Iowa is off to a 7-2 start, a very solid beginning considering the tricky schedule they have faced. The Hawkeyes have no bad losses, and own wins over Florida State and Wichita State. Tonight, they have a chance to score its largest win to date when they travel to Ames to square off with Iowa State. The Hawkeyes have lost to their in-state rivals two years in a row; to avoid running the streak to three, here are three things Iowa must do on Thursday evening.
- Get A Big Game From Adam Woodbury: Iowa State’s Jameel McKay is a long and athletic shot-blocker, but he’s also not 7’1″. The towering Woodbury is posting the highest offensive rebounding rate (13.2 percent) of his career so far this season, a rate good for sixth best in the Big Ten. With this one expected to be a close game, he’ll need to create extra possessions by utilizing his length on the offensive glass. The Cyclones have the 12th best defensive rebounding rate in the country, so the senior big man will have his work cut out for him in doing so. Needless to say, the occasionally foul-prone Woodbury will also need to stay on the floor to launch his offensive rebound assault.
- Continue The Stingy Perimeter Defense: This is easier said than done against an Iowa State unit that has an eFG percentage (59.3 percent) in the top ten nationally. Iowa has held foes in check from the perimeter (28.4 percent on threes), but wing players like Charles Cooke from Dayton and VJ Beachem from Notre Dame have hurt them in their two losses by shooting high percentages from behind the arc. They can’t let Cyclones like Nazareth Mitrou-Long or Matt Thomas get quality looks from the wing, especially with the momentum swings that will come from a crazed crowd if the deep shots go down.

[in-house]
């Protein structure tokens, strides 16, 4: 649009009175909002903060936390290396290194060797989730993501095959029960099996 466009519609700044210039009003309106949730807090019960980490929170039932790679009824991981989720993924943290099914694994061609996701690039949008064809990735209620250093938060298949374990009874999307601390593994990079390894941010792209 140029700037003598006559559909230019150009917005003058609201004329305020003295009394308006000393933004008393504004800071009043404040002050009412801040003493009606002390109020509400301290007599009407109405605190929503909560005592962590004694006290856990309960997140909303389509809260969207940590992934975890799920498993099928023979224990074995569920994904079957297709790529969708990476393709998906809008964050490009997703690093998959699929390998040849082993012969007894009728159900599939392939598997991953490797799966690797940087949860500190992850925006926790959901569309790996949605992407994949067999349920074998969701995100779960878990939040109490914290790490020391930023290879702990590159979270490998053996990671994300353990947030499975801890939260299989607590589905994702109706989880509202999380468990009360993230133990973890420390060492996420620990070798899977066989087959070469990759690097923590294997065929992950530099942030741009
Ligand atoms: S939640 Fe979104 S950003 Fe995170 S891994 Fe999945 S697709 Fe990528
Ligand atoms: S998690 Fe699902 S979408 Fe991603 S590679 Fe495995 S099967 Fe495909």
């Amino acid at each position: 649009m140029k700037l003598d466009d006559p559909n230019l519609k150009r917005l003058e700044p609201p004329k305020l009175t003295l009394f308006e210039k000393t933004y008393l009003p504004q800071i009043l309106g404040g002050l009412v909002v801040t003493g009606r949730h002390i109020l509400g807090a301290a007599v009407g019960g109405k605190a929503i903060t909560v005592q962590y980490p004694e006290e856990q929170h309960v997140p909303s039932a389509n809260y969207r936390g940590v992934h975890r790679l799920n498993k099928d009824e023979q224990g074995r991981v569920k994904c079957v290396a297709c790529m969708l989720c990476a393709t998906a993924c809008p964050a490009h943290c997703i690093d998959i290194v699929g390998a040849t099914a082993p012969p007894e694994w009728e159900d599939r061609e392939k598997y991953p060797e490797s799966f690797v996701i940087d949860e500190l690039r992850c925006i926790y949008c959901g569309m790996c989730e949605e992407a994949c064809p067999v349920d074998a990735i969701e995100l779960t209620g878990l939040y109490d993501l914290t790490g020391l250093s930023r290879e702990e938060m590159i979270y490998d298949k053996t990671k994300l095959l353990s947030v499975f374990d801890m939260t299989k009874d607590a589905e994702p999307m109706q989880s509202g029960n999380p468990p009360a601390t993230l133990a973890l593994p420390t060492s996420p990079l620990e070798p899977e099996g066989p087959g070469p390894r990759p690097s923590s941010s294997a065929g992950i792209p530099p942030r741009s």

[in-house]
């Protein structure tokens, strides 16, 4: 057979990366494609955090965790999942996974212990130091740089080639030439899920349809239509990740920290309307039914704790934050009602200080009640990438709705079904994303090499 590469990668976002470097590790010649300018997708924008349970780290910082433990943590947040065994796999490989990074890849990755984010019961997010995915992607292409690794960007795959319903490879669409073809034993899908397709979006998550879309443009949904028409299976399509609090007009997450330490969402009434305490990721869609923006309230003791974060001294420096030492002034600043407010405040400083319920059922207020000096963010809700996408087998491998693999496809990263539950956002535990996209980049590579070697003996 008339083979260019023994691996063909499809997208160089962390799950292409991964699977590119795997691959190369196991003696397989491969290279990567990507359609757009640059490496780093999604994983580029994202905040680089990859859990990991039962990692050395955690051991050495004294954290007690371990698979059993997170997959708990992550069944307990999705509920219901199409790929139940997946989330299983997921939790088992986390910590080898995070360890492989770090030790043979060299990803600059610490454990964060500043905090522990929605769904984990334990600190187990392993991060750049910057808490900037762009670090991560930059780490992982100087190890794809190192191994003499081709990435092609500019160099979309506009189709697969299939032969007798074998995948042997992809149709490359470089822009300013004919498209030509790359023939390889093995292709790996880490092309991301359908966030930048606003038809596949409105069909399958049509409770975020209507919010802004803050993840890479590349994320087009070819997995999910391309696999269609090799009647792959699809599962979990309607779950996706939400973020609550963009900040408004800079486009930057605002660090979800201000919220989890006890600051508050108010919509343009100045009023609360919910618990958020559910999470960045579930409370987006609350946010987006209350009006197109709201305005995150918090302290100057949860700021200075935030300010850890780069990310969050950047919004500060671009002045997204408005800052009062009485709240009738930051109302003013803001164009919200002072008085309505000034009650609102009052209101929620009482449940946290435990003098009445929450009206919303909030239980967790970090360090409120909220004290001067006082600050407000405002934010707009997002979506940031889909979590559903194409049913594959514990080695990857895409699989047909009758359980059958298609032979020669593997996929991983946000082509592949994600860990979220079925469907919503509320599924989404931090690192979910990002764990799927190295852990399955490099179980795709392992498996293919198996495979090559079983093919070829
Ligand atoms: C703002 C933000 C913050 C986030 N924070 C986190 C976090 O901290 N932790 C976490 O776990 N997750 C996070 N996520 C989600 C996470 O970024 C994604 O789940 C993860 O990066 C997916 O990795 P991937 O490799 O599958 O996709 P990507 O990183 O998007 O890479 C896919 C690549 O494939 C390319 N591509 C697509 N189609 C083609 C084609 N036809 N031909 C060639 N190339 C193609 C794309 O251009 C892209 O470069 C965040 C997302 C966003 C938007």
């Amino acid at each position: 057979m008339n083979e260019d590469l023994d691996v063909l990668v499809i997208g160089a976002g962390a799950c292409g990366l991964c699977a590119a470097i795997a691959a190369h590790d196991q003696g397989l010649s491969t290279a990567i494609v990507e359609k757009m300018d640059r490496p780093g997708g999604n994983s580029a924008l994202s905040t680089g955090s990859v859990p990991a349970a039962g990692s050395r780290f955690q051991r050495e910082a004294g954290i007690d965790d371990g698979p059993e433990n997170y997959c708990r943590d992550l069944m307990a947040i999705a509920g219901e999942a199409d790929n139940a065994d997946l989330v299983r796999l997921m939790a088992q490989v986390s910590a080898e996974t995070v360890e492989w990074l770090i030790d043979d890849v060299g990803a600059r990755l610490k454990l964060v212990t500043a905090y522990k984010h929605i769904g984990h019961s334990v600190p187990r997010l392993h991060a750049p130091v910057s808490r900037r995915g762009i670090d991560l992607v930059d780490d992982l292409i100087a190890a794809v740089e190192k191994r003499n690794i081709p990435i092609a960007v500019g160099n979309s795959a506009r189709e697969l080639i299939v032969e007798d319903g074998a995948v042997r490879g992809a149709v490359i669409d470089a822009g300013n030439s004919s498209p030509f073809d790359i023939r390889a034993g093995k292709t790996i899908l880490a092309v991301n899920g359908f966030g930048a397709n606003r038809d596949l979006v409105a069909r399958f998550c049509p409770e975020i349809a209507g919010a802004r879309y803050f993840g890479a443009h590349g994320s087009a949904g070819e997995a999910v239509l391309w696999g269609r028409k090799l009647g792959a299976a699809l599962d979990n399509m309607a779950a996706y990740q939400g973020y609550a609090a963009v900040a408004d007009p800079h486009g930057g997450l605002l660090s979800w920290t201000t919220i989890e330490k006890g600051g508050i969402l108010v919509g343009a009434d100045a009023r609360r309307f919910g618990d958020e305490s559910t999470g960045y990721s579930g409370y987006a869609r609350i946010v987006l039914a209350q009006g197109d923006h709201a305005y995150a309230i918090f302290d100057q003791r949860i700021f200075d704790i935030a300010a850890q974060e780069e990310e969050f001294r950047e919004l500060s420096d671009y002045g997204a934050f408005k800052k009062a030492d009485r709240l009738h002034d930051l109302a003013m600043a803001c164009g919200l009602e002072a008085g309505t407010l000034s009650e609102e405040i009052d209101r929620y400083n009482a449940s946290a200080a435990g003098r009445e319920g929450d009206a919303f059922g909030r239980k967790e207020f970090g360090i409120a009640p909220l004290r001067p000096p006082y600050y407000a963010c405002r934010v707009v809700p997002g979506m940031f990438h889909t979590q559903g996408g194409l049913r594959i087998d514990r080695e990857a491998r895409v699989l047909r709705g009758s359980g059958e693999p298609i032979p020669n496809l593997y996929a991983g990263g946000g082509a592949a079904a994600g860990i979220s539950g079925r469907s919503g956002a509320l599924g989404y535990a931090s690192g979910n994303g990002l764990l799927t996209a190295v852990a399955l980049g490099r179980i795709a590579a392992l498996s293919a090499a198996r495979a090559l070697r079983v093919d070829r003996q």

- Get Quality Looks: Shot selection has been a point of emphasis for this team the last couple of seasons. They are at their best when they can get into the paint first, then play inside-out. If the Hawkeyes start bombing away from the outside without trying to score from closer in, the Cyclones could quickly turn this into a lopsided affair. Getting into a three-point shooting contest with Iowa State is a losing proposition for most teams, even though Iowa actually is currently shooting a better percentage from long range on the season (40.2 percent for the Hawkeyes, 37.7 percent for ISU). A big part of the efficient Iowa shooting has been their patience and selectivity with the attempts they do take from deep. Scoring both in the paint and in transition early on will open things up from the outside as the game progresses.